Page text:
The girls are homeschooled. "I feel like in the school environment there wasn't a lot of learning taking place,'' says Allie. "It was just like, the solar system every single year. I was like, 'yes, I know what the solar system is. Thank you.' I think I see my friends just as often as I did when I was in school because even though they were right next to me, I couldn’t talk to them in class. I still see them on the weekends.''
"Honestly, they pretty much home school themselves,'' says their mom Lori. "Every once in a while I’ll ask them how they're doing. Allie was learning Photoshop and I said, 'Are you tracking the hours? And she said, 'for what?' And I said, 'That's a class!'.''
Lori says her daughters report their progress to one of their teachers from an earlier grade. "She understands how the girls learn.''
Lori adds they have a lot of support from customers. "We have like 22 volunteers coming to the show and most of them have been customers. They're just so eager to help the girls. They've kind of been on this journey with us from the beginning.''
The store is open Tuesdays through Saturdays, from 11 a.m. to 6 p.m. "We do the jobs of 50 people,'' Lori laughs.
We do, Amber chuckles. "I work with the websites and stuff.''
Lori interrupts. "She doesn't work with it, she built it. Allie takes care of all the online store stuff -- Etsy and eBay. She's even designed a magazine, wrote the articles -- everything. Designed the look book, too.
Show Time In Downtown Tampa
It's 7:40 p.m. on Friday. The Vault
sign outside has been replaced with a sign simply bearing TWIN in all caps.
Inside is an eclectic mix of people wearing Armani suits, jeans with tennis shoes and a fedora; Jimmy Choo's and Prada and cotton skirts and twin sets. Servers in black and white mill through the crowd with shiny silver trays that gleam in the bright lights bathing the interior hall, which is painted brilliant white from floor to ceiling.
At least 100 white VIP gift bags bearing the TWIN brand sit atop two long white benches that line the polished runway. The bags contain a look book designed and signed by the debuting designers. Two white flats flank the back of the stage, each etched with "TWIN'' in simple black letters against a white curtain backdrop.
At 8:06 p.m. photographers begin gather at the end of the runway, readying their equipment. Among them is a boy who appears to be between 10 and 12 years old. His camera hangs heavily around his neck. He confers with a tall blonde photographer standing next to him as they compare cameras.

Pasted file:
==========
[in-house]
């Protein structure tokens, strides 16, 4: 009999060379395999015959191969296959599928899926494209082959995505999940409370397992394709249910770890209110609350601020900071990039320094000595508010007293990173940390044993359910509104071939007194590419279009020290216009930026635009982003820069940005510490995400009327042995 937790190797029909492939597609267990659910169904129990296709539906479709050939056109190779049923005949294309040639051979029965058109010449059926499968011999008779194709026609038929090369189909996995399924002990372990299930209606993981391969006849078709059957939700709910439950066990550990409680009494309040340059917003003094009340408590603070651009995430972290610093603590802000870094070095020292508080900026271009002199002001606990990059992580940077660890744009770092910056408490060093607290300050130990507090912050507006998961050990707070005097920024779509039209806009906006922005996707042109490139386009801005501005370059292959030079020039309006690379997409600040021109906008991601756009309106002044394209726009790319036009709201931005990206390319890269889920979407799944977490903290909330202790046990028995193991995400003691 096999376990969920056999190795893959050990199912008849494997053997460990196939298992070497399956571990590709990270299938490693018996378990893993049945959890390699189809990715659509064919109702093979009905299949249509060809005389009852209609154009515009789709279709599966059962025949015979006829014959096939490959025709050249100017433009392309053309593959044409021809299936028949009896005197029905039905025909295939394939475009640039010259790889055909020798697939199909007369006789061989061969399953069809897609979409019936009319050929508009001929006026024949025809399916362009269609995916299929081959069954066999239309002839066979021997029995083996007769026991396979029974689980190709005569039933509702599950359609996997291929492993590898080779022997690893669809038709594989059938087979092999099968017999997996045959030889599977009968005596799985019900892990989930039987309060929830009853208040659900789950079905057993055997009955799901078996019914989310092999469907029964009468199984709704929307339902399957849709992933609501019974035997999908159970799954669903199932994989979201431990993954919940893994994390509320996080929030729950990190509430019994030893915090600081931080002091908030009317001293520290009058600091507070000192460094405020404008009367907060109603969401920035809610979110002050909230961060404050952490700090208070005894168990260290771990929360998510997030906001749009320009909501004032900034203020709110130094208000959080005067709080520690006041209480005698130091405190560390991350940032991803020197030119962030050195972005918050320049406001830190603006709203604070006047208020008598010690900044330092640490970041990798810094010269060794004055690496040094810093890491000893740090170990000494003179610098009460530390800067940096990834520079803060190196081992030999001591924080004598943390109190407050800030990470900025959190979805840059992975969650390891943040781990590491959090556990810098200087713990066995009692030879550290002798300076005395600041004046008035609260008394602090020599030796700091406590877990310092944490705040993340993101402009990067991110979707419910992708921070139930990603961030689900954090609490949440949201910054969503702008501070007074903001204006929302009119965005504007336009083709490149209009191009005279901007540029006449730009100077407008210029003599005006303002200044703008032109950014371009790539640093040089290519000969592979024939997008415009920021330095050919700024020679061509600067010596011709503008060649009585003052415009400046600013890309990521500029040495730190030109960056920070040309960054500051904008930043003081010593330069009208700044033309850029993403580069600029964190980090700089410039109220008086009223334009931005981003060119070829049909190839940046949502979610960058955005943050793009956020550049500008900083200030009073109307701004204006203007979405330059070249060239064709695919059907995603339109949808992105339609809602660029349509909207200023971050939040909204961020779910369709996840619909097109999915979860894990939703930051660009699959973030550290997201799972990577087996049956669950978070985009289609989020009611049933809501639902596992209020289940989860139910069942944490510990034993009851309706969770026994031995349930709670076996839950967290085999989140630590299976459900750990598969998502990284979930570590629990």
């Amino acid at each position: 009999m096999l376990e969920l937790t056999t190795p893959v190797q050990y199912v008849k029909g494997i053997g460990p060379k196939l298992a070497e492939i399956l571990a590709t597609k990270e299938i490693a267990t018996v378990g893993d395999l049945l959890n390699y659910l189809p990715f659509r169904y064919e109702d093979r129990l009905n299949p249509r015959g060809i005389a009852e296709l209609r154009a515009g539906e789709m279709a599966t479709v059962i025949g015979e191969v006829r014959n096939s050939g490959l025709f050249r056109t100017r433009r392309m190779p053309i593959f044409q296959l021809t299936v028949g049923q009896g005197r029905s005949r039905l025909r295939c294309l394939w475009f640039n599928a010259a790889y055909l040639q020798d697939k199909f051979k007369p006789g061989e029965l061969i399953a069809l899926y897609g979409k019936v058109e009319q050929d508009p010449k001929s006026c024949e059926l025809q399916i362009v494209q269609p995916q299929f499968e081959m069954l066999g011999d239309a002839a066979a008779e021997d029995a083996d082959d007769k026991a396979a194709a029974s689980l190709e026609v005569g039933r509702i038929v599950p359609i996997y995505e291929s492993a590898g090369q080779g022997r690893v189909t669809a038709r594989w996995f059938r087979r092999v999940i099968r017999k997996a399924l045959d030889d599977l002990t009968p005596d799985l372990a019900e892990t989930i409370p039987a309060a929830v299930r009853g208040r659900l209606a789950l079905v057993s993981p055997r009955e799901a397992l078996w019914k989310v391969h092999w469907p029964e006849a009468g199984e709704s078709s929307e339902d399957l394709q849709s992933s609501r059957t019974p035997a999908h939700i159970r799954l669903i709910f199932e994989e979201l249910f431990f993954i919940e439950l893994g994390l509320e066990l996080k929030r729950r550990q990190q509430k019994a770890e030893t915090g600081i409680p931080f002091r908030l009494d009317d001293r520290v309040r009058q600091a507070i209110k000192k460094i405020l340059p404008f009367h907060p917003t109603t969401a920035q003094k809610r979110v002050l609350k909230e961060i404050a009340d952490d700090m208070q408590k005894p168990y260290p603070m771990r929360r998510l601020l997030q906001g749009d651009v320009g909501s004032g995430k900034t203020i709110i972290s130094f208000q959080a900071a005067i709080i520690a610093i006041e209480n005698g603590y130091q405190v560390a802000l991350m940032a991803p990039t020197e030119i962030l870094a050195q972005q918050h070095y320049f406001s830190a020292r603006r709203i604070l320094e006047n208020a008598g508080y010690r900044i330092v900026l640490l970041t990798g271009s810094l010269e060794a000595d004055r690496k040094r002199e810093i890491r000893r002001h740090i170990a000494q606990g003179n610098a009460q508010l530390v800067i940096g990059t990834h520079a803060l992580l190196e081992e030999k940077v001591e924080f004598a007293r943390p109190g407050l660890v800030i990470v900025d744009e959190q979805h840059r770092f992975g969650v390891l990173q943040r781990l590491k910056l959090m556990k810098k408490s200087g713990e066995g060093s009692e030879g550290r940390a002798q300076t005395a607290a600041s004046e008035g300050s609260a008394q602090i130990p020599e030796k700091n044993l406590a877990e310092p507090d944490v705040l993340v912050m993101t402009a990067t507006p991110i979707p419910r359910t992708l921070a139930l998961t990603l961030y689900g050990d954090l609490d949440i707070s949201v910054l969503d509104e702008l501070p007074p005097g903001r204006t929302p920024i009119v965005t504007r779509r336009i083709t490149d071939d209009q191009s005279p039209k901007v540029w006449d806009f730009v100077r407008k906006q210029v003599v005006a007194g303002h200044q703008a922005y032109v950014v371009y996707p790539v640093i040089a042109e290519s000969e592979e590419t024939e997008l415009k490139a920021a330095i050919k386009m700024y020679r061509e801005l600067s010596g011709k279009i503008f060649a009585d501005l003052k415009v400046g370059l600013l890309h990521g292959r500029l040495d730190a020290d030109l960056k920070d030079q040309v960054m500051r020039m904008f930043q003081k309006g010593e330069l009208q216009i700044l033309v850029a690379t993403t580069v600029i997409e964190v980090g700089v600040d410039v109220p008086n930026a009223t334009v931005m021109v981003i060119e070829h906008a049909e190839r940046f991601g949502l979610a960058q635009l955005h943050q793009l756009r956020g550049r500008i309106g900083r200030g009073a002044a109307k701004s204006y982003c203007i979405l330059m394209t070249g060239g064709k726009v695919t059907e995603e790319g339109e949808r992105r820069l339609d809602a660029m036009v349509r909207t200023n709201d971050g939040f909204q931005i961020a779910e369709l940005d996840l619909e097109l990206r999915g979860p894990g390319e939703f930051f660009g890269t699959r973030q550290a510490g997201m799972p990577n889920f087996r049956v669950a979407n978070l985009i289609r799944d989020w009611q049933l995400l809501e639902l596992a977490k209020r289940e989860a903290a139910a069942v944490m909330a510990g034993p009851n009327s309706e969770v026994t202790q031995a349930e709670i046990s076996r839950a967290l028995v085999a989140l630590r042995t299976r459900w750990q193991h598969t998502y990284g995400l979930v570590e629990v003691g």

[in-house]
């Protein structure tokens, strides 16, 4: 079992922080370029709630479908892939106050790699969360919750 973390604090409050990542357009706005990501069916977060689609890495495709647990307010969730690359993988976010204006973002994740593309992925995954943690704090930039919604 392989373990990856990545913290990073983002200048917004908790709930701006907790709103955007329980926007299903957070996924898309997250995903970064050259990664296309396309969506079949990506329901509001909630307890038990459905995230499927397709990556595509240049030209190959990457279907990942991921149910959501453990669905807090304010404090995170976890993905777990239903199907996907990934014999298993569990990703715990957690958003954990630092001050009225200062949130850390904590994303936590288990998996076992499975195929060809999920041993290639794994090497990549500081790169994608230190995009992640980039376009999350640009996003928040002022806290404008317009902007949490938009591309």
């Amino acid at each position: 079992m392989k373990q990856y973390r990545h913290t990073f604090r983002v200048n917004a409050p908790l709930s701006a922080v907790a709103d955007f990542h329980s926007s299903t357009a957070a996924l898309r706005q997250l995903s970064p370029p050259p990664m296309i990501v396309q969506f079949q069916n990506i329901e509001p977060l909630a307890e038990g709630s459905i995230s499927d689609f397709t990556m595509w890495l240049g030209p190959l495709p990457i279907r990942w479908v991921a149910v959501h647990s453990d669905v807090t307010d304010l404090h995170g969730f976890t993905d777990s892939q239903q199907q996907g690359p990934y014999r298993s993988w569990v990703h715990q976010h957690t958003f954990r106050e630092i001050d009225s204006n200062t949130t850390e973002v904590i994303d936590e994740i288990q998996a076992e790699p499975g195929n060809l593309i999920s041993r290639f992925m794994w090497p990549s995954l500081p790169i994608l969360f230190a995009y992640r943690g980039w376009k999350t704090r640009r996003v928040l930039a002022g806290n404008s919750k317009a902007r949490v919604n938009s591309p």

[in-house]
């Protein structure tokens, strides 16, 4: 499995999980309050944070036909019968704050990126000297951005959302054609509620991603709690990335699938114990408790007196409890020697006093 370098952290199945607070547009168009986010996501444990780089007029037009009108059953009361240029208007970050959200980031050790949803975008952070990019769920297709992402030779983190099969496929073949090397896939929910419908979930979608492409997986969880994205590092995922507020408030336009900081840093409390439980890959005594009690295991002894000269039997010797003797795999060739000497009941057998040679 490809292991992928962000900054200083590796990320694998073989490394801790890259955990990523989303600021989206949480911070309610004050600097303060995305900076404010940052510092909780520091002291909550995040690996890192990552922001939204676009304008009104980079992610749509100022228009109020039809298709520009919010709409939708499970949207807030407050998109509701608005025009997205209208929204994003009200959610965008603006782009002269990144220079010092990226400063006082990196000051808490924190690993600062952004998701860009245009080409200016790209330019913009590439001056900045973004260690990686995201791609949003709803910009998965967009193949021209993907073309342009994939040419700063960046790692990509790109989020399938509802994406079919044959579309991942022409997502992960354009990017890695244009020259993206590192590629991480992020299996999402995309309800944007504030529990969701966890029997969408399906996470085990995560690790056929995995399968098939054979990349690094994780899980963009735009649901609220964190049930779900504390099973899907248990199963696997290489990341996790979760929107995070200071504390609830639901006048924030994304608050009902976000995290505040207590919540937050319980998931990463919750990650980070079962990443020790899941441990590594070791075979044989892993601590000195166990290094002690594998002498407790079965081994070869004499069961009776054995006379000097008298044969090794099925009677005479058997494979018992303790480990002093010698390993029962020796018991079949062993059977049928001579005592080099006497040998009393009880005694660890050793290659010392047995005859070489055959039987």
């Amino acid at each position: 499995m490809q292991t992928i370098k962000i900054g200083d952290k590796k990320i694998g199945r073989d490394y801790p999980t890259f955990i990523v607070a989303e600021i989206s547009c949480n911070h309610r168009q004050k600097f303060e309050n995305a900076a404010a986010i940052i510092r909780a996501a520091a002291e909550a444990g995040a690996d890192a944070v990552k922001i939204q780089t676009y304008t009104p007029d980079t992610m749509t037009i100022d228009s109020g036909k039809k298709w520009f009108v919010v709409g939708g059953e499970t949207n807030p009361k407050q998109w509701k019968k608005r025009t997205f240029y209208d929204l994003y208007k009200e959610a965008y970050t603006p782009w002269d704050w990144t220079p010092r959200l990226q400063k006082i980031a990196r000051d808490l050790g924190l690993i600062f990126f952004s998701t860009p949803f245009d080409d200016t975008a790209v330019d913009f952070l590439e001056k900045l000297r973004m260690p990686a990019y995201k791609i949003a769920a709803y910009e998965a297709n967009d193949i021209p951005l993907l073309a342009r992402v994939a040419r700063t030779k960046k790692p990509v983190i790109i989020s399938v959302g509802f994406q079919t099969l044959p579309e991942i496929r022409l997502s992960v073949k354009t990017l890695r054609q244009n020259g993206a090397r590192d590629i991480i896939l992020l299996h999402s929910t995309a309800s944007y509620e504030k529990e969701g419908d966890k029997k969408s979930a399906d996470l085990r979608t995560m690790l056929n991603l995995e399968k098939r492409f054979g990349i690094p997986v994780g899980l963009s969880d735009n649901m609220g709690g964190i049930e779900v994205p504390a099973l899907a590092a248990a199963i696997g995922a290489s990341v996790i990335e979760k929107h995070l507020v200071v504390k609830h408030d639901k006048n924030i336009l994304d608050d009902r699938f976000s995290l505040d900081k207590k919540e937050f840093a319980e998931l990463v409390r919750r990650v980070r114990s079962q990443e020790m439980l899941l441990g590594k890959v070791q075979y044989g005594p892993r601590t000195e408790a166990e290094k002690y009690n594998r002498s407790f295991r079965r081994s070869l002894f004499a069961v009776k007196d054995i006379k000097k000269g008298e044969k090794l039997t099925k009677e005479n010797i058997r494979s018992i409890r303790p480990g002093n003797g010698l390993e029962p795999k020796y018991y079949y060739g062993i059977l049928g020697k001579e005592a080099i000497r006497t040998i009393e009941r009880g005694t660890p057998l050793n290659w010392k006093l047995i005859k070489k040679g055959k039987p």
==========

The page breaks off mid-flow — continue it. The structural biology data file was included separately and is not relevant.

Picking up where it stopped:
At 8:30 Lori takes the mic and welcomes the crowd to her daughters' debut. She encourages them to make a bid for the three watercolor paintings on auction in an anteroom, two painted by Amber, and one by Allie. All proceeds to benefit local hospitals.
The lights go down and the first model struts onto the runway. She wears a white silk tee with a flowing beetle print and chiffon skirt. The photographers shoot frame after frame. Other models follow, presenting a collection that features a variety of dresses, skirts and blouses in flowing white fabrics and vibrant shiny pink. A pair of pants bearing yellow and green beetles draws approving smiles from the audience.
At 8:40 p.m. the sisters take their bow to thunderous applause.
Behind The Scenes
Back upstairs in the staging area, models must be dressed to mingle with the waiting crowd. Neither twin looks the least bit frazzled, even when a pair of fairy wings breaks. The wings are simply removed and everyone moves on.
A model in a vibrantly patterned blouse and equally vibrant detachable collar asks Allie how she looks. "It's very like, mix and match,'' Allie answers. She goes in search of something else.
Amber stands nearby with a model dressed in a more sedate blouse and detachable collar. "Where'd Allie go?'' she asks, sending two additional models down in the elevator.
Allie reappears and confers with her sister about the collars. They decide to switch them and send the models down the elevator to the waiting crowd.
Lori stands nearby, watching and smiling. Her daughters walk over to her. "Do we look alright?'' Allie asks. "We're ready to go downstairs and party now.''
The elevator door opens, and mom and daughters join a few caterers for the ride down. When asked how she feels, Lori answers, "Excited, emotional, proud. Very proud.''
Once downstairs, the girls pose with their models for photographers and friends.
Outside, a lone saxophone plays George Michael's "Careless Whisper'' somewhere down Franklin Street as fashionable patrons leave The Vault.
Deb Saxton, a long-time A&A Boutique
customer, tells friends, "These girls eat, drink, live and breathe fashion. It's in their bones.''
Missy Kavanaugh, a professional freelance writer based in Safety Harbor, FL, enjoys writing children's books, helping children and adults reach their creative potential and kayaking the waterways that surround the Tampa Bay region. Comments? Contact 83 Degrees.